“As a rider, we cannot breakdown whilst we are riding the horse as they are sensitive towards its surroundings.”
On August 6, after a seemingly disastrous performance at the modern pentathlon event, German rider Annika Schleu and her coach, Kim Raisner were faced with backlash from netizens after they were seen hitting a horse.
After seeing all the backlash, Malaysia’s former national equestrian athlete, Aamelia Termizi decided to provide her thoughts on the performance via a post on Twitter on August 9.
In her post, she explained that most equestrian riders such as herself are not fully knowledgeable enough about the modern pentathlon event, hence she has taken the liberty to find out more.
“This event is a mix of five different sports in order to replicate the ancient pentathlon where those five skills were crucial. These skills are fencing, swimming, showjumping, cross country running and pistol shooting.”
Aamelia then went on to explain that in show jumping, it must be noted that the riders do not use their own horses due to the belief that in the ancient pentathlon, being exceptional will require one to be able to ride any of the horses available.
“In modern pentathlon, the rules are similar and athletes will have to draw a horse at random and warm up with the horse for 20 minutes before competing,” she said.
“This is normal for equestrians as a true rider can ride any kind of horse without any issue”
She then proceeded to comment on Schleu’s performance and said that at the start, we can already see the anxiety of the horse named Saint Boy, whilst Schlue is not providing any form of cooperation.
“As a rider we should not breakdown whilst we are riding as horses are sensitive towards their surroundings. If you are nervous and stressed, the horse would feel ten times worse. This is the situation before she even started her performance”
She then explained that if it were her, she would have given the horse a chance to relax and familiarise itself with the surrounding conditions. “The rider looks very frustrated (maybe from the warmup session itself) and is rushing to complete the course without full power.”
Problems with the performance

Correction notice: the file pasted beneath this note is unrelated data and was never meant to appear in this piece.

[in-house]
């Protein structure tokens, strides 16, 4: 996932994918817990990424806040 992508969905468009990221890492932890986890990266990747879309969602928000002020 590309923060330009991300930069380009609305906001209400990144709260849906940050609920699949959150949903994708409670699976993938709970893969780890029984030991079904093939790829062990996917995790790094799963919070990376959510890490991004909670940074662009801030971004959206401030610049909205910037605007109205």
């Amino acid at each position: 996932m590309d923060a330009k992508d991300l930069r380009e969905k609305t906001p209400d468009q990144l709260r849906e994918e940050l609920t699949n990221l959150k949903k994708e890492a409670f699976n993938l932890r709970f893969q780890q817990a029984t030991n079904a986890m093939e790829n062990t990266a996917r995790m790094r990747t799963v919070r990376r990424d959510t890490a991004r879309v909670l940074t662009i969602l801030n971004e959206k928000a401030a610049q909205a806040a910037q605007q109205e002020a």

Aamelia explained that the problems can be seen during the 2nd fence where Schleu has not given the right amount of power to attempt the jump and we can see that the horse is second-guessing itself.
“Another refusal from the rider. The rider has lost her confidence ever since the 2nd fence. As for the horse, after it has hit the 5th fence, it must feel scared and nervous and the rider is not making the situation better so coming to the 6th fence is a nightmare as it is a double jump, she explained.
She pointed out that the horse is already traumatised since it has knocked and stopped at the last fence, so it is expected that the horse will stop at the next fence.
Horse punching incident
Touching on the horse punching issue, Aamelia said that it shouldn’t have happened since there should be no interference from the outside once the rider enters the arena.
“The coach was kicked out for interfering and not for hitting the horse,” she said.
“Also, it wasn’t a punch and a horse actually can’t feel much so there is no need to worry.”
She explained that a horse is a very majestic and powerful creature. Hence, the way that Schleu hit it actually will not have harmed the horse.
Aamelia believes that what has happened was a result of the horse having a traumatic experience with a previous rider and/or is uncomfortable with its surroundings.
“The organisers need to recheck on the conditions of the horses, riders, tack as well as the environment.”
This is in line with Germany’s Olympic team chief Alfons Hoermann’s statement who demanded that rules from the international federation needed to be changed.
“We also consider that an urgent review of the incident is necessary, especially in terms of animal protection, and that the national and international federations draw their conclusions.”
“Rules must change in such a way so that rider and horse are protected. The focus must be on the welfare of the animals and the fair competition for athletes.”
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